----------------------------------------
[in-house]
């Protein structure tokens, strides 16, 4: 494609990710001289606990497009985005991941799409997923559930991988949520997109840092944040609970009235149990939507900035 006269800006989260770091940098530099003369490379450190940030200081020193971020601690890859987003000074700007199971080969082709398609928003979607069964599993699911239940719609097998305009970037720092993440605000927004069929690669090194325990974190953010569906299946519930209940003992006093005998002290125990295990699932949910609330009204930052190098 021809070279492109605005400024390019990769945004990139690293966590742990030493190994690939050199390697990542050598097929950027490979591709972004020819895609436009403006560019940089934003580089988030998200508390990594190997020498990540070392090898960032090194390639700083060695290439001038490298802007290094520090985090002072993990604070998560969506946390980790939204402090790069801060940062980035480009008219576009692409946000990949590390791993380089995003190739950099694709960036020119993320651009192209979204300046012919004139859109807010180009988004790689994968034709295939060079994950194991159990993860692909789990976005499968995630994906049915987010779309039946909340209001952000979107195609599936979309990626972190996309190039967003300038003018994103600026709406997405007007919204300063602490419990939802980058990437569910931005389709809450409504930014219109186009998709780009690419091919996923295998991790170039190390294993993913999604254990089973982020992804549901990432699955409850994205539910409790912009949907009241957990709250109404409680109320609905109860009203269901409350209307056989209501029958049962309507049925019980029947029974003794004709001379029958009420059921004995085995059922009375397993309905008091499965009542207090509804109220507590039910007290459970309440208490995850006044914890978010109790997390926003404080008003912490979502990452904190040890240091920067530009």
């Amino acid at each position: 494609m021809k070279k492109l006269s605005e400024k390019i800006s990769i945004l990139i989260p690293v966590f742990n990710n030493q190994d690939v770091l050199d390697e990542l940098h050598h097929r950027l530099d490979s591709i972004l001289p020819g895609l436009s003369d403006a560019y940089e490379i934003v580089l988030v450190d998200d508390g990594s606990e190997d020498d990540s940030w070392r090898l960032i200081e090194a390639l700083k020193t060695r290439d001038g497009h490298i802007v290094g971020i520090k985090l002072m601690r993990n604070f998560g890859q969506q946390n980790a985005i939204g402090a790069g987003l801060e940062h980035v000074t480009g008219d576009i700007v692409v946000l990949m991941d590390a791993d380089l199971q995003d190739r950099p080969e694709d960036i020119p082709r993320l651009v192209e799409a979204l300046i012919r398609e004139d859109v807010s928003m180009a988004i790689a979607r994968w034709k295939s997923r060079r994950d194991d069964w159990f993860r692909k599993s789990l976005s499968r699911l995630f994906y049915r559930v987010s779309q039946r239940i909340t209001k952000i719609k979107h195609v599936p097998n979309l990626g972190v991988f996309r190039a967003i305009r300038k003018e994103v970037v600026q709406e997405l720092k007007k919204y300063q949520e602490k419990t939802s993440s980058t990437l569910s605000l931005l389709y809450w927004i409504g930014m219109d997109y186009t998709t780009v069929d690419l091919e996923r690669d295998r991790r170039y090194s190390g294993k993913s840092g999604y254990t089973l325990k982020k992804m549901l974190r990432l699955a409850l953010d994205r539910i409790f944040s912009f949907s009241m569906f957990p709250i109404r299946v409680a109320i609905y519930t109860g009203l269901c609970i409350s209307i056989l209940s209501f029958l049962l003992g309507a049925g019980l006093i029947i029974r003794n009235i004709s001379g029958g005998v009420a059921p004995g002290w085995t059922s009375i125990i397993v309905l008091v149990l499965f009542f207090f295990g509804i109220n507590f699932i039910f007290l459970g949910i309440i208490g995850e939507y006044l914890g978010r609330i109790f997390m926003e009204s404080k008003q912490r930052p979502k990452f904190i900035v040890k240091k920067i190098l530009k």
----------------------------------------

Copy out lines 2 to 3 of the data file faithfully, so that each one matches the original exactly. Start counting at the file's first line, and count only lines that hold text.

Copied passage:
């Protein structure tokens, strides 16, 4: 494609990710001289606990497009985005991941799409997923559930991988949520997109840092944040609970009235149990939507900035 006269800006989260770091940098530099003369490379450190940030200081020193971020601690890859987003000074700007199971080969082709398609928003979607069964599993699911239940719609097998305009970037720092993440605000927004069929690669090194325990974190953010569906299946519930209940003992006093005998002290125990295990699932949910609330009204930052190098 021809070279492109605005400024390019990769945004990139690293966590742990030493190994690939050199390697990542050598097929950027490979591709972004020819895609436009403006560019940089934003580089988030998200508390990594190997020498990540070392090898960032090194390639700083060695290439001038490298802007290094520090985090002072993990604070998560969506946390980790939204402090790069801060940062980035480009008219576009692409946000990949590390791993380089995003190739950099694709960036020119993320651009192209979204300046012919004139859109807010180009988004790689994968034709295939060079994950194991159990993860692909789990976005499968995630994906049915987010779309039946909340209001952000979107195609599936979309990626972190996309190039967003300038003018994103600026709406997405007007919204300063602490419990939802980058990437569910931005389709809450409504930014219109186009998709780009690419091919996923295998991790170039190390294993993913999604254990089973982020992804549901990432699955409850994205539910409790912009949907009241957990709250109404409680109320609905109860009203269901409350209307056989209501029958049962309507049925019980029947029974003794004709001379029958009420059921004995085995059922009375397993309905008091499965009542207090509804109220507590039910007290459970309440208490995850006044914890978010109790997390926003404080008003912490979502990452904190040890240091920067530009």
């Amino acid at each position: 494609m021809k070279k492109l006269s605005e400024k390019i800006s990769i945004l990139i989260p690293v966590f742990n990710n030493q190994d690939v770091l050199d390697e990542l940098h050598h097929r950027l530099d490979s591709i972004l001289p020819g895609l436009s003369d403006a560019y940089e490379i934003v580089l988030v450190d998200d508390g990594s606990e190997d020498d990540s940030w070392r090898l960032i200081e090194a390639l700083k020193t060695r290439d001038g497009h490298i802007v290094g971020i520090k985090l002072m601690r993990n604070f998560g890859q969506q946390n980790a985005i939204g402090a790069g987003l801060e940062h980035v000074t480009g008219d576009i700007v692409v946000l990949m991941d590390a791993d380089l199971q995003d190739r950099p080969e694709d960036i020119p082709r993320l651009v192209e799409a979204l300046i012919r398609e004139d859109v807010s928003m180009a988004i790689a979607r994968w034709k295939s997923r060079r994950d194991d069964w159990f993860r692909k599993s789990l976005s499968r699911l995630f994906y049915r559930v987010s779309q039946r239940i909340t209001k952000i719609k979107h195609v599936p097998n979309l990626g972190v991988f996309r190039a967003i305009r300038k003018e994103v970037v600026q709406e997405l720092k007007k919204y300063q949520e602490k419990t939802s993440s980058t990437l569910s605000l931005l389709y809450w927004i409504g930014m219109d997109y186009t998709t780009v069929d690419l091919e996923r690669d295998r991790r170039y090194s190390g294993k993913s840092g999604y254990t089973l325990k982020k992804m549901l974190r990432l699955a409850l953010d994205r539910i409790f944040s912009f949907s009241m569906f957990p709250i109404r299946v409680a109320i609905y519930t109860g009203l269901c609970i409350s209307i056989l209940s209501f029958l049962l003992g309507a049925g019980l006093i029947i029974r003794n009235i004709s001379g029958g005998v009420a059921p004995g002290w085995t059922s009375i125990i397993v309905l008091v149990l499965f009542f207090f295990g509804i109220n507590f699932i039910f007290l459970g949910i309440i208490g995850e939507y006044l914890g978010r609330i109790f997390m926003e009204s404080k008003q912490r930052p979502k990452f904190i900035v040890k240091k920067i190098l530009k």